DCI Michael Gilbert is called out to Sark – the world’s first dark sky island – after bones are found on Derrible Bay. He is followed by journalist Jennifer Dorey, driven by a secret in her own past. The remains are decades old, but after a body is discovered Jennifer and Michael fear there may be a killer on the island. Together they follow a dark trail of bad blood and a conspiracy of silence.
Everyone on the island is under suspicion. No one is what they seem. And the murderer could strike again at any time…
I liked Lara Dearman’s The Devil’s Claw but I loved Dark Sky Island.
This evocative novel brought so many happy memories in its wake that I couldn’t but be enthralled from page one. I knuckled down pretty quickly and read in one sitting, sitting in the warm sunshine of my Guernsey backyard. So what’s to love? Dearman has a knack of setting the scene. She draws the reader in, kicking and screaming and makes them put their life on hold. Dishes. What dishes? Ironing. Well, the crumpled look is in, isn’t it?
In a way I feel envy for the people that will read this who have never experienced the delights of such a special place. We try to visit Sark at least once a year. I’m a bit past the hike up the hill these days so the toast rack is a welcome relief. In the old days I too would have stuck to my guns and reached The Bel Air gasping for a cold one.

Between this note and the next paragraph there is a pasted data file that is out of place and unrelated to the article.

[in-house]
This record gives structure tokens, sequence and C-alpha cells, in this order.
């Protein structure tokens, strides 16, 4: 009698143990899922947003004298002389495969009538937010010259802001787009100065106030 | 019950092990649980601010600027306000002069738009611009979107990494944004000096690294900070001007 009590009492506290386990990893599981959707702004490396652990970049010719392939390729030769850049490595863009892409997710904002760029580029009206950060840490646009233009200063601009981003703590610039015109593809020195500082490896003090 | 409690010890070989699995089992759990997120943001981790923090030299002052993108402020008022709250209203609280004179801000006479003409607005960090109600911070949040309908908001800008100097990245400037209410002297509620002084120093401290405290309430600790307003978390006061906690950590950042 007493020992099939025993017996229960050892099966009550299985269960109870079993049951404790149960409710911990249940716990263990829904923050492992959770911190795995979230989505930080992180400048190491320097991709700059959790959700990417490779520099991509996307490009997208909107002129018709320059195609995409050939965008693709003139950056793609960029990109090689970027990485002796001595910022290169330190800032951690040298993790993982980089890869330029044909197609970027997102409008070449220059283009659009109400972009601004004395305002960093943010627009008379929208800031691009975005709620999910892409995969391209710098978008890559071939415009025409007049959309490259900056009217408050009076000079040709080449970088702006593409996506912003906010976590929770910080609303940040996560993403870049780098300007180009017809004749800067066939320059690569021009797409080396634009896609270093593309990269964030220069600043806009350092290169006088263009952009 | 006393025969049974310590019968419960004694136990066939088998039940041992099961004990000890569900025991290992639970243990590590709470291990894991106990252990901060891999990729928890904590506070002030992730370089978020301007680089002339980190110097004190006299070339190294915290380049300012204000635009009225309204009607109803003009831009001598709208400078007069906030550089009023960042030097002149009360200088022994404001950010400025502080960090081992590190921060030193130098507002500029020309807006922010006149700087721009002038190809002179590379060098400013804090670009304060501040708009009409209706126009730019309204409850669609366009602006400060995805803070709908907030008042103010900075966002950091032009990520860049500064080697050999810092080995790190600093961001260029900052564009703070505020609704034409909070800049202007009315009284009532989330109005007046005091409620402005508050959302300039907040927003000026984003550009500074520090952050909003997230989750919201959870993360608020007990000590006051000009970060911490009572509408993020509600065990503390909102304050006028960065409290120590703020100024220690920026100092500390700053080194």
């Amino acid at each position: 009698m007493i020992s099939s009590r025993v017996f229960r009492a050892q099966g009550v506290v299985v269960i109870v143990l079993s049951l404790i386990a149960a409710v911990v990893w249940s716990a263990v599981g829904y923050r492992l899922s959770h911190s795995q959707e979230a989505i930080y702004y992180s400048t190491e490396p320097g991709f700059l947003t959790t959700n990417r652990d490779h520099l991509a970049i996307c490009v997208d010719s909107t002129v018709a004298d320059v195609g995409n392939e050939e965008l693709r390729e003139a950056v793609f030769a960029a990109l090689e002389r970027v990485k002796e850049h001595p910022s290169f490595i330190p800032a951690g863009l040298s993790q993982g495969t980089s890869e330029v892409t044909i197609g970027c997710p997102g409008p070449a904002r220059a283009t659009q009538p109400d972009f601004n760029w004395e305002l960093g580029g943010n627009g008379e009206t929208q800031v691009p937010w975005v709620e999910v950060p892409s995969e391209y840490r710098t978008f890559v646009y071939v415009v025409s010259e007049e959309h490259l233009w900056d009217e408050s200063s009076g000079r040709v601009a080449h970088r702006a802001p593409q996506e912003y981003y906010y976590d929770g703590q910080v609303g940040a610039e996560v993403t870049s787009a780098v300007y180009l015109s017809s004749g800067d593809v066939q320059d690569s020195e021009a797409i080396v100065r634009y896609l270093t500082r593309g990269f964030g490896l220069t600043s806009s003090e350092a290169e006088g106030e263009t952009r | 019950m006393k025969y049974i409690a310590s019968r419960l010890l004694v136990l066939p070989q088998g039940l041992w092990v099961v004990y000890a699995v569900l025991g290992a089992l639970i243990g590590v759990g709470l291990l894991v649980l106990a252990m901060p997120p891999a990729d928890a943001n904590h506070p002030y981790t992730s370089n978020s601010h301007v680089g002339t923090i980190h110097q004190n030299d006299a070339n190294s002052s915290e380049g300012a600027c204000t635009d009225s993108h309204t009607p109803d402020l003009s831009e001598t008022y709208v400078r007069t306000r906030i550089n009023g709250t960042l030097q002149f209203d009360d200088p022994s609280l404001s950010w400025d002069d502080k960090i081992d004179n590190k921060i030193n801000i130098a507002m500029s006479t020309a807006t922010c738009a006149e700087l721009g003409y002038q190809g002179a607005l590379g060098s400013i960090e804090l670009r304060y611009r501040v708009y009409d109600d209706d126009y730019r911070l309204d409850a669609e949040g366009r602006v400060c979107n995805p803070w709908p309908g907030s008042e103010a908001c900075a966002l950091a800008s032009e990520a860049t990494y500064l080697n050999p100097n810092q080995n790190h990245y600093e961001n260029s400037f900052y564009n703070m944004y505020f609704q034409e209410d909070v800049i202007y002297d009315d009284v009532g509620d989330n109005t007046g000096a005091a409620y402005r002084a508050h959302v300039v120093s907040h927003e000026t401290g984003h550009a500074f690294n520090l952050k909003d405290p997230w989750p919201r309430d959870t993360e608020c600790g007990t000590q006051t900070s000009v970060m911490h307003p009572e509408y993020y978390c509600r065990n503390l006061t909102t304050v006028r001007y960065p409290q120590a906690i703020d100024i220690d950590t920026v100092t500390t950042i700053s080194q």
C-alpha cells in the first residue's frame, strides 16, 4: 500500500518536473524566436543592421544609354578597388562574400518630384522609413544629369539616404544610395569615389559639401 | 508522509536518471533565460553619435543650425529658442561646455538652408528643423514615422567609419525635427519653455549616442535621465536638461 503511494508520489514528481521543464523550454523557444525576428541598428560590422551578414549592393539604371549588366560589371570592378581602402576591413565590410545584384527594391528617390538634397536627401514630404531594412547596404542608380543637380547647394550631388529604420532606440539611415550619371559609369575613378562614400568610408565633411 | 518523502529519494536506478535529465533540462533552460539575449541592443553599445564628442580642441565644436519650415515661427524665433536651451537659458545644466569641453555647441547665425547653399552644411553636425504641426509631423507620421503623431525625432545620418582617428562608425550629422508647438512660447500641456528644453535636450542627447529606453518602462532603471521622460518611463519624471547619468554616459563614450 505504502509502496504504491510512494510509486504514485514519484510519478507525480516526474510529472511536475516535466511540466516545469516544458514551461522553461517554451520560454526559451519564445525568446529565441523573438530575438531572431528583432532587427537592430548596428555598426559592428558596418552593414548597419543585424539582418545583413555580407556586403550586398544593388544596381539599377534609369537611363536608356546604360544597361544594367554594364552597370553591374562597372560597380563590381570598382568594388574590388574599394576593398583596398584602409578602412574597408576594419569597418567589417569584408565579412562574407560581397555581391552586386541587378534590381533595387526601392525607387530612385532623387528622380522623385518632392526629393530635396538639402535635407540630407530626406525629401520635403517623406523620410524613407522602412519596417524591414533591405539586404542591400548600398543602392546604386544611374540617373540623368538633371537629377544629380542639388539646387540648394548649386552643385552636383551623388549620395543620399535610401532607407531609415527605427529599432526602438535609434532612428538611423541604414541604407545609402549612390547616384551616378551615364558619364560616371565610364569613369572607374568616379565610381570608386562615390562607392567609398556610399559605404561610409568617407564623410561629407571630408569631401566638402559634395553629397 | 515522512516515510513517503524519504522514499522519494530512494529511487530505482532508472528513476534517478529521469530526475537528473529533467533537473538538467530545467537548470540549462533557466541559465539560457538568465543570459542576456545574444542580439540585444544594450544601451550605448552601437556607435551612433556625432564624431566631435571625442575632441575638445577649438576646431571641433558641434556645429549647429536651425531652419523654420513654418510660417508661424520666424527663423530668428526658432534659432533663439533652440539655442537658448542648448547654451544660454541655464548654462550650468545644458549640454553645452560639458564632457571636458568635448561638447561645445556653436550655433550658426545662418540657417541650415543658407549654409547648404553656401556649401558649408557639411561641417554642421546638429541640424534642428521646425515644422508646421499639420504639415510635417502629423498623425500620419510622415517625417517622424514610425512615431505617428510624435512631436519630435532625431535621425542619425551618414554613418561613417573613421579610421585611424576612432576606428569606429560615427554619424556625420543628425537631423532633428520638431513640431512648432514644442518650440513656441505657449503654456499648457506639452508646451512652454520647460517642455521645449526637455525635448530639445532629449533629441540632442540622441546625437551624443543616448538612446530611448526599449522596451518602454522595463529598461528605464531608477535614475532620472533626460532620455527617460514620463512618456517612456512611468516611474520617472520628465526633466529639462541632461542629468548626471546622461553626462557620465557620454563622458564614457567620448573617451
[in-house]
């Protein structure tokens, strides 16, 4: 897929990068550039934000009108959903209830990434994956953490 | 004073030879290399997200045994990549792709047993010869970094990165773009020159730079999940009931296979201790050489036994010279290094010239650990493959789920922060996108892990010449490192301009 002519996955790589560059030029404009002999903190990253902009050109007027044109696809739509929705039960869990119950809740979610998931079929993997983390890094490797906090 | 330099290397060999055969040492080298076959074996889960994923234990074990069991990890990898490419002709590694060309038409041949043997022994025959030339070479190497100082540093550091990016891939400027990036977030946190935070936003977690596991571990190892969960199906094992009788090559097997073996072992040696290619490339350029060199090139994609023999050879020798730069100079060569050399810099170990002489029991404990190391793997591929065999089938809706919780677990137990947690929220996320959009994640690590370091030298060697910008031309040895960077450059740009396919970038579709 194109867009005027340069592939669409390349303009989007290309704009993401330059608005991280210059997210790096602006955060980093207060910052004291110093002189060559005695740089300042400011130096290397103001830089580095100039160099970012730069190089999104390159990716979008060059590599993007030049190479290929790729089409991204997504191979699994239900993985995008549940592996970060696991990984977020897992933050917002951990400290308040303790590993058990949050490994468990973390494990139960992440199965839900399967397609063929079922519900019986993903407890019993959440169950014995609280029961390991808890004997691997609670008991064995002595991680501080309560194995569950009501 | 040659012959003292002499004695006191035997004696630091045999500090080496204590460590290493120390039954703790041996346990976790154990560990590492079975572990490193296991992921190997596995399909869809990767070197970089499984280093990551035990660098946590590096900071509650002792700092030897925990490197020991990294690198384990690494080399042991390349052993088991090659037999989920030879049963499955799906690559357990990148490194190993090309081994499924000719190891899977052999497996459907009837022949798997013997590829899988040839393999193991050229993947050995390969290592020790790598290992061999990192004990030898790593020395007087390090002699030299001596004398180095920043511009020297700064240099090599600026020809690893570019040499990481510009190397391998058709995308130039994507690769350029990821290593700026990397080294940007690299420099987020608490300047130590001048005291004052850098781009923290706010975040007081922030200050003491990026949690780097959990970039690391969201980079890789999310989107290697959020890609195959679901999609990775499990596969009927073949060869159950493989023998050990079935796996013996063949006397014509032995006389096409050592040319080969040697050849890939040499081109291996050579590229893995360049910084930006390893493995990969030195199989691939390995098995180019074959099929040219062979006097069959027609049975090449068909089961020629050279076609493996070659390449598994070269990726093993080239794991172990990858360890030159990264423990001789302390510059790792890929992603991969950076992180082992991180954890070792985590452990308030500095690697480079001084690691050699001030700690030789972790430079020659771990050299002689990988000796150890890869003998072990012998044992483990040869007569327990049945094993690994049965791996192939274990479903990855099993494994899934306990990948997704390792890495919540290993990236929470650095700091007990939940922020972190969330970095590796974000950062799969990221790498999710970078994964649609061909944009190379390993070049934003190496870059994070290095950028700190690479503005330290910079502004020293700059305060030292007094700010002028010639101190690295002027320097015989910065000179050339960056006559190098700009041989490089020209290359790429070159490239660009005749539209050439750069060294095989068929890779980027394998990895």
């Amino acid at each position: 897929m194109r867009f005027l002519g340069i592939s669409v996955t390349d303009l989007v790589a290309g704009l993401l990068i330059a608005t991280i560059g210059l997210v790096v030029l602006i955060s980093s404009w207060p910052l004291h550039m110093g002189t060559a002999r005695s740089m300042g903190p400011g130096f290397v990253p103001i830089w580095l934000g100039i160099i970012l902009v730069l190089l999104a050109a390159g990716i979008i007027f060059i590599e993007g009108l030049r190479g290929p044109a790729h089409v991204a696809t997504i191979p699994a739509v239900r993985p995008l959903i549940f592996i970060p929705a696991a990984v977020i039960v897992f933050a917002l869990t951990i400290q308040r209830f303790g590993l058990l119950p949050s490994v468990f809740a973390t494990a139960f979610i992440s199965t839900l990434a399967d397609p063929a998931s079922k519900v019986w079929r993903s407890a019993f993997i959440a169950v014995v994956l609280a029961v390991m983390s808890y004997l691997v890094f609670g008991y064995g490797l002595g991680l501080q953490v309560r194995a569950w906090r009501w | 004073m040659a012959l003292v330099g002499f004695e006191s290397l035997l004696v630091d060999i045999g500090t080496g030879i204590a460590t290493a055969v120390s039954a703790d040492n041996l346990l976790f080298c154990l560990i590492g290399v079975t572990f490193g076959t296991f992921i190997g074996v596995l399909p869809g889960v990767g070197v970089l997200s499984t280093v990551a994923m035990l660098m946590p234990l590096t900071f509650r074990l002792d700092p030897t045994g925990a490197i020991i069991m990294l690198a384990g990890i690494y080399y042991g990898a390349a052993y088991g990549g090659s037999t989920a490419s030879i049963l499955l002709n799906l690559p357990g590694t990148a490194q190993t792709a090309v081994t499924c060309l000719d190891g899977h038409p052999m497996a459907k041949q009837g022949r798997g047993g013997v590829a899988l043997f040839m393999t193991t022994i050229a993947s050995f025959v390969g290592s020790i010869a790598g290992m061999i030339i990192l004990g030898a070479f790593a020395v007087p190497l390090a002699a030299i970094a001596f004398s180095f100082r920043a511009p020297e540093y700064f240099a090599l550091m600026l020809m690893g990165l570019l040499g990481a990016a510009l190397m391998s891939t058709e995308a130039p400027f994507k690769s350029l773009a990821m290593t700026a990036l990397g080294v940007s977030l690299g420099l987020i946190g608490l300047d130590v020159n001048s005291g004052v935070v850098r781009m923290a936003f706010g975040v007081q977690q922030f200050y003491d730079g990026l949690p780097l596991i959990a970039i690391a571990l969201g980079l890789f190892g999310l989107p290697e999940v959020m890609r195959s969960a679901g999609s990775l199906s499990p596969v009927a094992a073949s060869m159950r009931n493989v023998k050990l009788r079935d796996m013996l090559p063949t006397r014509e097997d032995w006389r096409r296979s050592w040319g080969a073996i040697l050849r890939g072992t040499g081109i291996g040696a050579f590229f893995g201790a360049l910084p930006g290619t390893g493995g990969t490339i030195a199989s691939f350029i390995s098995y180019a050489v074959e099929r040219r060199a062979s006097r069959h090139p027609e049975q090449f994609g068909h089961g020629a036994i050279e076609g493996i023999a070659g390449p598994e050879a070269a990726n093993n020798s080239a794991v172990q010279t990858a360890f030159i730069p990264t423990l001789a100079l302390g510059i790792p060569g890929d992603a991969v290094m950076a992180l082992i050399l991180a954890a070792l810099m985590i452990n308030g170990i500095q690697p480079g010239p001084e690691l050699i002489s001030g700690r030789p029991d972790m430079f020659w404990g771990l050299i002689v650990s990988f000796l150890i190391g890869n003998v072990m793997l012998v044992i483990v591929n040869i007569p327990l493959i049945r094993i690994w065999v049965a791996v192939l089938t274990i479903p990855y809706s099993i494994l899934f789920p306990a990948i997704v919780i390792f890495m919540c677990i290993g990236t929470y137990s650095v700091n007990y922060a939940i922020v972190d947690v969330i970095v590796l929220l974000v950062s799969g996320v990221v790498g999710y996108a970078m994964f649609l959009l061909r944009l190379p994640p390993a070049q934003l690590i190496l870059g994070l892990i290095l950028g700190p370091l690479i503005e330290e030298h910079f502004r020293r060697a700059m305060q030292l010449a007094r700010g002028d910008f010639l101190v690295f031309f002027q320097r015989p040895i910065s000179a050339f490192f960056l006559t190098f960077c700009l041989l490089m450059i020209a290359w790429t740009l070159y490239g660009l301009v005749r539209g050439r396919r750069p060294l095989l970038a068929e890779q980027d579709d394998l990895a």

It’s lovely to read a book with so many personal experiences running parallel in my minds eye. We’ve never been to Brecqhou Island but we have fished those waters with the towering backdrop of the ‘castle’ in the distance. The Venus Pool, around the corner from the Silver Mines holds one of my darkest secrets. I’m scared of heights and if you’re not a mountain goat, born with cloven feet I wouldn’t suggest a visit. God, I still have nightmares remembering the frantic rock climb. I seriously thought I was going to die. The swim. Was it worth it? I honestly can’t remember.
And back to the book…
Following on from The Devil’s Claw, Local journalist, Jenny Dorey, is still reeling from the death of her father, despite a two year hiatus. She’s in a new relationship, with fellow reporter but life seems to be getting in the way. When the historical remains of a body is found in a dark, dank cave off Sark and closely followed by a second, newer murder, she hops on the next ferry to run a parallel investigation with Michael from the Guernsey police force. This is a twisty turns thriller with beautiful descriptive scenes interspersed with fast-paced plotting and intrigue that will keep the most exacting of readers enthralled until the end. I loved it. I’ve read quite a few thrillers this year and this sits alongside Emma Rowley’s ‘Where the Missing Go’ and David Jackson’s ‘Don’t Make a Sound’. I predict a hit. At least the traffic won’t suffer – cars aren’t allowed in Sark, thank God!